Intended for children as well as their parents, Fluke, the dramatic tale of a dog who was once a man, is strange family fare, a non-formulaic pic that tries to blend the expected magic of animal adventures with more serious ideas.
Italian Carlo Carlei makes his U.S. directorial debut with a film that is stylistically excessive, flaunting his facility with the camera at the expense of simpler, more coherent storytelling, as befits children’s films.
Tale begins with a disastrous car race between Thomas Johnson (Matthew Modine) and Jeff Newman (Eric Stoltz), close friends and business partners, that ends with a fatal accident, after which Thomas wakes up as a dog.
Pic’s first part, which is almost devoid of dialogue, details the travails of Fluke the puppy as he’s separated from his family and mistreated in various ways by humans, until he’s adopted by a homeless woman. When she dies, Fluke befriends Rumbo (voice provided by Samuel L. Jackson), a street-smart dog who serves as his mentor, teaching him the ropes of the canine world.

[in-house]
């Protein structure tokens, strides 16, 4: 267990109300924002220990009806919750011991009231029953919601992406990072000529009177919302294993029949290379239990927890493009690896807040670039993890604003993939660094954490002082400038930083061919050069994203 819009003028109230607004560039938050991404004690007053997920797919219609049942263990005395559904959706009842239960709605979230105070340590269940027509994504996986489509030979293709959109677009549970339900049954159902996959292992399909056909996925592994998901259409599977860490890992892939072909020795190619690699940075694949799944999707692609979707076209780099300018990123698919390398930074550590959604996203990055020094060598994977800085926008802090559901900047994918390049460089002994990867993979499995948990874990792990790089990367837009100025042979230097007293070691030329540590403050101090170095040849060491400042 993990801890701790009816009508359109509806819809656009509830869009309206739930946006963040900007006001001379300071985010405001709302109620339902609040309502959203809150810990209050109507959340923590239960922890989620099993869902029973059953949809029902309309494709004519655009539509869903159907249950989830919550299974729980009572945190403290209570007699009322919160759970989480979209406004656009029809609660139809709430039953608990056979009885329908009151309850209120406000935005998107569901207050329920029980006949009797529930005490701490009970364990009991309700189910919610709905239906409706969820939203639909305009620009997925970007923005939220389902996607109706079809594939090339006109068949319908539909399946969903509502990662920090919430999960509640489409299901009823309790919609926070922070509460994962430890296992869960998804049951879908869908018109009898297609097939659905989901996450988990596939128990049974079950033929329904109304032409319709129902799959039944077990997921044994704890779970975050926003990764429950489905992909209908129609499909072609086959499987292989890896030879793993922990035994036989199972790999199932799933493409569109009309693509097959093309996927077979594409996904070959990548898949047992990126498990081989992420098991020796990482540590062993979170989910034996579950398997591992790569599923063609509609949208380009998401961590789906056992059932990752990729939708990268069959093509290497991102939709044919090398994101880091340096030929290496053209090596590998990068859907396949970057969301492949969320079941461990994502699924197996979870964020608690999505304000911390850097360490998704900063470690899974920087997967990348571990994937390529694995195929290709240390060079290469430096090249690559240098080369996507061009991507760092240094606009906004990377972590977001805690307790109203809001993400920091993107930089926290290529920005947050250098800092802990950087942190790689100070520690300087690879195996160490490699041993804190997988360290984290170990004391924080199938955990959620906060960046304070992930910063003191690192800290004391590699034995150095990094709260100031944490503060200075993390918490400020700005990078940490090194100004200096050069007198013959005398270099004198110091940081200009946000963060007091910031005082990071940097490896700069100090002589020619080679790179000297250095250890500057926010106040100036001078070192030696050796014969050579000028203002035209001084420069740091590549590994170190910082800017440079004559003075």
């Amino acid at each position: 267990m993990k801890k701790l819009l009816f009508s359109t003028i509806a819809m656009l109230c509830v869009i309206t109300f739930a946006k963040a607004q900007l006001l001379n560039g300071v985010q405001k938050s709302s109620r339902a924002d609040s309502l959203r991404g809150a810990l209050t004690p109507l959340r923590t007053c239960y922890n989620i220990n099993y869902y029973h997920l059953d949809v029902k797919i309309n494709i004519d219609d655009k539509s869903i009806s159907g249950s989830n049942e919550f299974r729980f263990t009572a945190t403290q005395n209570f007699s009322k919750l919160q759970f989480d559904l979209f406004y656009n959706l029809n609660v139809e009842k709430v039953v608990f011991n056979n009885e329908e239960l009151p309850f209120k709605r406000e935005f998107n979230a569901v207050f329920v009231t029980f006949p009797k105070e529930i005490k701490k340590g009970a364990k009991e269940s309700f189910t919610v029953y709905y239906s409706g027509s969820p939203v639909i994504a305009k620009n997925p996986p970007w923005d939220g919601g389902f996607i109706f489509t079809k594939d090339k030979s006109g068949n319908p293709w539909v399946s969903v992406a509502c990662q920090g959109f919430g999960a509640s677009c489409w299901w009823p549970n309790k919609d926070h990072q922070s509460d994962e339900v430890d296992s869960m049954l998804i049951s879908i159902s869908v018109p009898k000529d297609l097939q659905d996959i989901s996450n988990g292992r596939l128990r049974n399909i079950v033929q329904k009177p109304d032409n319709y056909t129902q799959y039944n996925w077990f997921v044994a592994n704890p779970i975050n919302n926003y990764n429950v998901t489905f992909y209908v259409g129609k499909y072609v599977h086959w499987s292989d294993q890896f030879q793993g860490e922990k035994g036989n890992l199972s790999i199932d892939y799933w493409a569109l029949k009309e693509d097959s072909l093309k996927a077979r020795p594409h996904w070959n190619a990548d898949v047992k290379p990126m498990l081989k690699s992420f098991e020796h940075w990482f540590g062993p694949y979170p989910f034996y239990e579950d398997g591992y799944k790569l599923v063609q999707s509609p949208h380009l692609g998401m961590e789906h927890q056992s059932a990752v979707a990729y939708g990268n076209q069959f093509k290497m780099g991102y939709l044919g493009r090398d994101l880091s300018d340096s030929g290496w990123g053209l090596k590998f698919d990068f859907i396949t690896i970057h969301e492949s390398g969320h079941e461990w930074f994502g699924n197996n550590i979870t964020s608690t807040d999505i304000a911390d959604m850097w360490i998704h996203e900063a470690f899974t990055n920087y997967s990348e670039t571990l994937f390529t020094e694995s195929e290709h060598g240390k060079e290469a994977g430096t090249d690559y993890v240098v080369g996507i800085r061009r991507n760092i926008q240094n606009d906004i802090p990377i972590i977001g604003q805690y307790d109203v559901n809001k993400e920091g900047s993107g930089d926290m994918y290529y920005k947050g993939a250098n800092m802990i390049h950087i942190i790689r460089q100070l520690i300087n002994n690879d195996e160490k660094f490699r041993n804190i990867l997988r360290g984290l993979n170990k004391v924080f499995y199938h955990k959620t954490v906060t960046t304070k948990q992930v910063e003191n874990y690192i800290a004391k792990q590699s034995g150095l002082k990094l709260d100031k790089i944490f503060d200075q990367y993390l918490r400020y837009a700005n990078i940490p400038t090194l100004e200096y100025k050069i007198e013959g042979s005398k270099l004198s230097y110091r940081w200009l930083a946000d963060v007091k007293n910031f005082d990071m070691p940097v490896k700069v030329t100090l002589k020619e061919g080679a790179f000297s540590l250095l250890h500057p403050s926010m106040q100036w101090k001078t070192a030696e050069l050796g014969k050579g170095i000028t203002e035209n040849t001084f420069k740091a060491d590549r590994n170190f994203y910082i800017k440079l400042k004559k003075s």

Pic changes gears (for the better) once Rumbo is brutally shot and Fluke, still haunted by vague memories of his former life with his attractive wife (Nancy Travis) and sensitive son (Max Pomeranc), decides to find his family and go home. Through brief flashbacks, which might prove too confusing for young kids, saga reconstructs Fluke’s conflict with his partner.